In Sick, the uniform has come off. I’ve noticed our merry band of Rickocrats (I know the fanterm is Ricktatorship, but Rickocrats works better for everyone who isn’t Rick) have been elbows deep in grime (Rick grime?) for the season so far. They don’t bother even to wash off the blood anymore, making bloody handprints just like the walkers as they go through their now almost rote survival. It’s a sharp contrast with all the damn bisquit-making and down-home folky farmin’ that was going on last season, clean pretty white curtains fluttering in the breeze. I bitched a fair amount about that, but I’m getting punished for my desire to see Rick Shane up just a little and acknowledge he’s living in a world that demands quick, hard moral choices. It works when he lops off Hershel’s leg, saving his life, but he’s hardened so much that, Rick, man, loosen up. 

In a pretty neat parallelism, Rick & crew find a group of prisoners as ignorant as Rick was at the beginning of the season one. They’ve been locked in a cafeteria for 10 months (28 weeks later, maybe?) and are fully ignorant of the walking dead or the world as it is now. Rick’s short explanation of all they have lost – no phones, no hospitals, no government – is pretty stark, and lays out the stakes in a way I thought was missing in season two. But the prisoners’ ignorance is different from Rick’s – they are not boy scouts – and the way they cling to past methods of survival is going to be different. Much of this is played for both comedy and bathos, which is pretty refreshing in a series with as grim (Rick grim?) a set-up as this one. I didn’t catch his name – that I didn’t catch any name other than Big Tiny, which is a serious bullseye in my book, was a sign I shouldn’t worry too much about these characters’ continued survival – but the way the long-haired leader psycho keeps shiving walkers in the gut was pretty funny. T-Dog and Daryl’s get a load of these idiots looks are priceless.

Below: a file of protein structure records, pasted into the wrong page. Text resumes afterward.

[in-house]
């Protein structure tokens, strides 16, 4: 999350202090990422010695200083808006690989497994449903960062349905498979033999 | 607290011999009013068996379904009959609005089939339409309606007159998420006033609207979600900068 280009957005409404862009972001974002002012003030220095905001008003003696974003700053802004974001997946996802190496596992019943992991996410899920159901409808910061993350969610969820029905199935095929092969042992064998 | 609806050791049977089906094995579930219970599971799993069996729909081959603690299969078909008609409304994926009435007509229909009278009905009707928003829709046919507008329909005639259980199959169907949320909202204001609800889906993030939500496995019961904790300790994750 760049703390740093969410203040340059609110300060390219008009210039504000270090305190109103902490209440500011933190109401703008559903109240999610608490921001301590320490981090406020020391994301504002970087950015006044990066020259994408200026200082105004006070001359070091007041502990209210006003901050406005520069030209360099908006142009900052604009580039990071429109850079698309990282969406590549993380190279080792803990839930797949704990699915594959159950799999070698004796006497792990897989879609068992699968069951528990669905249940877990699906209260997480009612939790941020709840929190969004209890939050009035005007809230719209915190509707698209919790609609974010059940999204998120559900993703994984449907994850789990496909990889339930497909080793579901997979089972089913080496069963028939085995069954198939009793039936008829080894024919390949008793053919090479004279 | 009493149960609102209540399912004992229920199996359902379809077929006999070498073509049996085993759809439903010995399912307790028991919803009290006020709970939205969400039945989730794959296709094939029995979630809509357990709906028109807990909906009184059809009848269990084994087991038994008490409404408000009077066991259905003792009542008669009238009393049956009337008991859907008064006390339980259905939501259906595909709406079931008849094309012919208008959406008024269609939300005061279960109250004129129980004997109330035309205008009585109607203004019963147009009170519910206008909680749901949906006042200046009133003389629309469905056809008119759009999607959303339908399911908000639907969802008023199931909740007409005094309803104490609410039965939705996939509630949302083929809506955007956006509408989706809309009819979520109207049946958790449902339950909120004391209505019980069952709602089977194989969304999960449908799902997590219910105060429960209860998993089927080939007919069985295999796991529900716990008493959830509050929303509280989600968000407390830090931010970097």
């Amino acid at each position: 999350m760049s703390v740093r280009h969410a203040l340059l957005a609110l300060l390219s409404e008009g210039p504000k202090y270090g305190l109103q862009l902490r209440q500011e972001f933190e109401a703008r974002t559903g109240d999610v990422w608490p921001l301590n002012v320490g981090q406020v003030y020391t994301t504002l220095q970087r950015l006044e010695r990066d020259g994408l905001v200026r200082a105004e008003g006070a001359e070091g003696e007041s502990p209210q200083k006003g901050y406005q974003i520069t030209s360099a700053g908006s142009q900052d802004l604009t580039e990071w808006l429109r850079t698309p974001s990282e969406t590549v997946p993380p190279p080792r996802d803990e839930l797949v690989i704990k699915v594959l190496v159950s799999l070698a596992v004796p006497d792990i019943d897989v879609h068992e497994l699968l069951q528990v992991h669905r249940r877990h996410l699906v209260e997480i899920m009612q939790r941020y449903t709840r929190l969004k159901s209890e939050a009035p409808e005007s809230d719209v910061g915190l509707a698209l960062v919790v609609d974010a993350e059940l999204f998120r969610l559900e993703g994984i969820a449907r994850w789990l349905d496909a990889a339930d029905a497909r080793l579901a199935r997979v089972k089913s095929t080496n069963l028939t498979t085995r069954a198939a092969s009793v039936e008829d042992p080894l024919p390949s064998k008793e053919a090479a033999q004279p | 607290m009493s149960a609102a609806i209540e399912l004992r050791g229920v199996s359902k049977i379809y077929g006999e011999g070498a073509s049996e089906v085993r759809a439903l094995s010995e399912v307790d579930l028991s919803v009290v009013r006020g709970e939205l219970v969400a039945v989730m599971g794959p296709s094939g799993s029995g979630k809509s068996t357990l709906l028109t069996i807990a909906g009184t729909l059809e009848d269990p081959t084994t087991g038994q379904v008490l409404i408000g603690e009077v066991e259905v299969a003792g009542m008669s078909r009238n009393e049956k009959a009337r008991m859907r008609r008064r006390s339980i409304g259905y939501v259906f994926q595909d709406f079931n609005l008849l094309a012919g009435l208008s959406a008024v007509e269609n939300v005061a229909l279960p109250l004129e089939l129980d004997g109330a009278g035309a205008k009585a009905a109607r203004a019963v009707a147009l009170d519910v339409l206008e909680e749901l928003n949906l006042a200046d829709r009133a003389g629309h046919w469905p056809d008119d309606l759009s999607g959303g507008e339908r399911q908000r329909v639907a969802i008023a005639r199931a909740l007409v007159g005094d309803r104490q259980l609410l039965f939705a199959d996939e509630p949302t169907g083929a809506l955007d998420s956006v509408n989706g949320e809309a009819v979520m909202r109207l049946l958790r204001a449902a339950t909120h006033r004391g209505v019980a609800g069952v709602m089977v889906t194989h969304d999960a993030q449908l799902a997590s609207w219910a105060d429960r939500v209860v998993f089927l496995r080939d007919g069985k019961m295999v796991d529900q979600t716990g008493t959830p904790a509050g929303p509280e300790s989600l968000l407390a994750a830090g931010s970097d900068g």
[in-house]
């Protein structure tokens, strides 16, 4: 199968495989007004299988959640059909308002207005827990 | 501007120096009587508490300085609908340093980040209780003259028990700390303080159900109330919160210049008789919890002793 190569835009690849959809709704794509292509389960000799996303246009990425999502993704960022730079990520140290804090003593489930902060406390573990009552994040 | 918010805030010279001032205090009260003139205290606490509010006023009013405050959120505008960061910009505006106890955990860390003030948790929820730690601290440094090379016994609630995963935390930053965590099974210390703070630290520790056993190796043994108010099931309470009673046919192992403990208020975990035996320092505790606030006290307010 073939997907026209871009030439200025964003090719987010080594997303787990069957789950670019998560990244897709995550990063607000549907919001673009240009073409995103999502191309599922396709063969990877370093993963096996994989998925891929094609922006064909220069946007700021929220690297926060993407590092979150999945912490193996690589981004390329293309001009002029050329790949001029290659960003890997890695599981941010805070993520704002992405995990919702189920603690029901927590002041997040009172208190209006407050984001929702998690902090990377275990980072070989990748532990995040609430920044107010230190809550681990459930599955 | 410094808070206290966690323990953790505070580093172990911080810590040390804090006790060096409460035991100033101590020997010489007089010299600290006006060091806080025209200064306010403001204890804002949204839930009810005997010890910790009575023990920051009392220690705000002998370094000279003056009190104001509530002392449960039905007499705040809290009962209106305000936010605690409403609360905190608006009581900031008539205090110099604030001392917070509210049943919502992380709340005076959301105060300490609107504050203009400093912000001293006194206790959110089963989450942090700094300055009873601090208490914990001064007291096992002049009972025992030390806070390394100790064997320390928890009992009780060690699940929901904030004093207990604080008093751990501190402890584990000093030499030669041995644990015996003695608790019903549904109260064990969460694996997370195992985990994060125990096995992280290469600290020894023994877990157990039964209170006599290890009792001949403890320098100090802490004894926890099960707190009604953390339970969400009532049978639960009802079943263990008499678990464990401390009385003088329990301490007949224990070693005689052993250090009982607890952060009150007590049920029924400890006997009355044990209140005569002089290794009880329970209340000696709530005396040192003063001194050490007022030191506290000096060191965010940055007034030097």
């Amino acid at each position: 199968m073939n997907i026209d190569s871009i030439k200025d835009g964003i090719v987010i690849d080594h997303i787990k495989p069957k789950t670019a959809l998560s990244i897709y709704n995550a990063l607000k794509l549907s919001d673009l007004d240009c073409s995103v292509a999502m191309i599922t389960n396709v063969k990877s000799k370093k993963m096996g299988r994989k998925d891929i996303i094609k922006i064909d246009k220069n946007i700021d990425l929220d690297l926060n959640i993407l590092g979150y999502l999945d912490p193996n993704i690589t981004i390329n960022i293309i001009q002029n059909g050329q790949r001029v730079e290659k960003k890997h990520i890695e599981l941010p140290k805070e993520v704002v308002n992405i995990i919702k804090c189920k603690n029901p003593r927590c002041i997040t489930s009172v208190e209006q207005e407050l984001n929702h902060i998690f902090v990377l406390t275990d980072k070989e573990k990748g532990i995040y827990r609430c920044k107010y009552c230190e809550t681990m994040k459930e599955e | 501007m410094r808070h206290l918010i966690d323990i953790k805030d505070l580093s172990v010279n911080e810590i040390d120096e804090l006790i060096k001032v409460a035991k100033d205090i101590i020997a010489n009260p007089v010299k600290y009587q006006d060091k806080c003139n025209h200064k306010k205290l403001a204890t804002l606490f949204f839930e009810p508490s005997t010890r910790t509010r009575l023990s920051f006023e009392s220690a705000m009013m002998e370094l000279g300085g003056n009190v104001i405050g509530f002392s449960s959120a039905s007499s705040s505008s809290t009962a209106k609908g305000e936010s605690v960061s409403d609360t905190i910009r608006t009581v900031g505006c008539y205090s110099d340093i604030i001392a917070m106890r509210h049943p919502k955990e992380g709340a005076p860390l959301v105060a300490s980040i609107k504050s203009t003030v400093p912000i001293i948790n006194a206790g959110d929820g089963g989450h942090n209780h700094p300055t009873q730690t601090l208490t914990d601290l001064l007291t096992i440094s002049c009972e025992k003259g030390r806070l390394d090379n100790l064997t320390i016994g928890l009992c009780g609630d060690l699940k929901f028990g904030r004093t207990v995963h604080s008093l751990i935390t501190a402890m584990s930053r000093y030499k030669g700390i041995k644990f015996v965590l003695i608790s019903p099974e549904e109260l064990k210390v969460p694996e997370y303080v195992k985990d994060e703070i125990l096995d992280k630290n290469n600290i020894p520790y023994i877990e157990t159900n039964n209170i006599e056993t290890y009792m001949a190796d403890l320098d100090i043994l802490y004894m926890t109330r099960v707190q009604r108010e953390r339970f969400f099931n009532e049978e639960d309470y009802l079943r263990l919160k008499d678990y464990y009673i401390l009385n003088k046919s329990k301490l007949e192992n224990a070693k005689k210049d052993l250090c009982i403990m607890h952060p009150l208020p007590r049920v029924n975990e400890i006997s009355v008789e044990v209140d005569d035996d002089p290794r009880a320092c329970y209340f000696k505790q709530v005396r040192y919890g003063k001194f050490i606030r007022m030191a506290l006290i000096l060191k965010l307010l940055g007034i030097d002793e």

But long-haired psycho keeps pulling all this prison yard puffery, going at Rick in a zombie melee in a way that is clumsy and obvious. Shane would never have done something so bald – shit happens, indeed – because he wouldn’t assume that there was an authority other than Rick’s machete in his skull to end that conflict. There’s no guards, no law, nothing to break this conflict up. I’ve had my reservations about Lincoln’s acting, although mostly it was centered in his questionable Southern dialect, but he’s really kicking ass here. You can see him make the decision to kill long-haired psycho, and it’s well before the dude takes a sloppy swipe at Rick. His reaction to leaving the one prisoner out to be eaten by walkers is effective as well, but the choice itself is awful, a total Shane-move that is nowhere near as justified as his killing of long-haired psycho.